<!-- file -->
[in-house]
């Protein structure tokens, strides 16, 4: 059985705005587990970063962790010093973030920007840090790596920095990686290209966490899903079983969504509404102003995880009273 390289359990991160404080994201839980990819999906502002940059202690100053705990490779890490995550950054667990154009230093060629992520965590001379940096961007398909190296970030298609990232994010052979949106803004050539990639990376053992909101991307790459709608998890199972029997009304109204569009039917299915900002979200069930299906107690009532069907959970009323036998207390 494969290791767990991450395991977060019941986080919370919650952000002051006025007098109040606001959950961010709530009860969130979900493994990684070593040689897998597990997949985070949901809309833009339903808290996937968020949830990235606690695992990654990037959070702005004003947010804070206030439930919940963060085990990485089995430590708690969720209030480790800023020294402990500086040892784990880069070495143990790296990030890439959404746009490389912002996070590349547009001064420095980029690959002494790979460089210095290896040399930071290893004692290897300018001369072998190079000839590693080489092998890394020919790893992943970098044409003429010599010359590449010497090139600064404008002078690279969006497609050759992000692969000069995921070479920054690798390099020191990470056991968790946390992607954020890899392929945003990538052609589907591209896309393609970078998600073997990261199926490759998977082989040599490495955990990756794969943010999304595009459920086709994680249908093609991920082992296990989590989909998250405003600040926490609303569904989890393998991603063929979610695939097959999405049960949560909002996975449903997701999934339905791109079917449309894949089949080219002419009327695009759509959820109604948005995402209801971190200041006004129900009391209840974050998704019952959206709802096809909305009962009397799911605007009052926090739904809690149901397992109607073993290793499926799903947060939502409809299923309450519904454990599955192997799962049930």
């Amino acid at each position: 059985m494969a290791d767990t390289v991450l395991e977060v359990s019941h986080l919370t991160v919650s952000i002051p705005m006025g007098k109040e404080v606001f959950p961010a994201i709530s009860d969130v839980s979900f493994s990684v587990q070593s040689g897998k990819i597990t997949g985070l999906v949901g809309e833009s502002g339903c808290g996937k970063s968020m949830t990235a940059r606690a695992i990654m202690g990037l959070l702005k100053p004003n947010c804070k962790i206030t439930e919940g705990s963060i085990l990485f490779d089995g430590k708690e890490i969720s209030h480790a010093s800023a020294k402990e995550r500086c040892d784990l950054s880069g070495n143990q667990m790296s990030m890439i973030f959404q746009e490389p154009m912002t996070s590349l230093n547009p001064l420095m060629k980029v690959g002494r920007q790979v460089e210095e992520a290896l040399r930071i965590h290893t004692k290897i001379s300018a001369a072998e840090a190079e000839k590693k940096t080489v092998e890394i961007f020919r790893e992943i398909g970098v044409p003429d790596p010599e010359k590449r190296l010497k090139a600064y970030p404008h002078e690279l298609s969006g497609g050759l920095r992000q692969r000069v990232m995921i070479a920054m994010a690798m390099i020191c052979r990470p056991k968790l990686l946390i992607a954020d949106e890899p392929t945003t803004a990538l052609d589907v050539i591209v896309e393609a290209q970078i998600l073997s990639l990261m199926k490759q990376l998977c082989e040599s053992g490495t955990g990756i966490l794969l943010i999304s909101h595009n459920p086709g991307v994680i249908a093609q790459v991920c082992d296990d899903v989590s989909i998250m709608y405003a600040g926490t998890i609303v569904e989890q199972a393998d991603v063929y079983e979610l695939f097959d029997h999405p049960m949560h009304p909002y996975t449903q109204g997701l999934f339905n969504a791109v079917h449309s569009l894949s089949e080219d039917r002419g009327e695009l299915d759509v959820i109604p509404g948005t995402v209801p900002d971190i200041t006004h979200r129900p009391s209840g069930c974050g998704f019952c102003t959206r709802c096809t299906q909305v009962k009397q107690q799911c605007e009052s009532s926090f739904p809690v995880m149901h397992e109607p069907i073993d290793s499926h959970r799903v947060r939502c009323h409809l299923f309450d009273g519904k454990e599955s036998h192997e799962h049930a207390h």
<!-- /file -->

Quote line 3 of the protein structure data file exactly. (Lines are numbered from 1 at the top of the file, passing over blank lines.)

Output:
């Amino acid at each position: 059985m494969a290791d767990t390289v991450l395991e977060v359990s019941h986080l919370t991160v919650s952000i002051p705005m006025g007098k109040e404080v606001f959950p961010a994201i709530s009860d969130v839980s979900f493994s990684v587990q070593s040689g897998k990819i597990t997949g985070l999906v949901g809309e833009s502002g339903c808290g996937k970063s968020m949830t990235a940059r606690a695992i990654m202690g990037l959070l702005k100053p004003n947010c804070k962790i206030t439930e919940g705990s963060i085990l990485f490779d089995g430590k708690e890490i969720s209030h480790a010093s800023a020294k402990e995550r500086c040892d784990l950054s880069g070495n143990q667990m790296s990030m890439i973030f959404q746009e490389p154009m912002t996070s590349l230093n547009p001064l420095m060629k980029v690959g002494r920007q790979v460089e210095e992520a290896l040399r930071i965590h290893t004692k290897i001379s300018a001369a072998e840090a190079e000839k590693k940096t080489v092998e890394i961007f020919r790893e992943i398909g970098v044409p003429d790596p010599e010359k590449r190296l010497k090139a600064y970030p404008h002078e690279l298609s969006g497609g050759l920095r992000q692969r000069v990232m995921i070479a920054m994010a690798m390099i020191c052979r990470p056991k968790l990686l946390i992607a954020d949106e890899p392929t945003t803004a990538l052609d589907v050539i591209v896309e393609a290209q970078i998600l073997s990639l990261m199926k490759q990376l998977c082989e040599s053992g490495t955990g990756i966490l794969l943010i999304s909101h595009n459920p086709g991307v994680i249908a093609q790459v991920c082992d296990d899903v989590s989909i998250m709608y405003a600040g926490t998890i609303v569904e989890q199972a393998d991603v063929y079983e979610l695939f097959d029997h999405p049960m949560h009304p909002y996975t449903q109204g997701l999934f339905n969504a791109v079917h449309s569009l894949s089949e080219d039917r002419g009327e695009l299915d759509v959820i109604p509404g948005t995402v209801p900002d971190i200041t006004h979200r129900p009391s209840g069930c974050g998704f019952c102003t959206r709802c096809t299906q909305v009962k009397q107690q799911c605007e009052s009532s926090f739904p809690v995880m149901h397992e109607p069907i073993d290793s499926h959970r799903v947060r939502c009323h409809l299923f309450d009273g519904k454990e599955s036998h192997e799962h049930a207390h």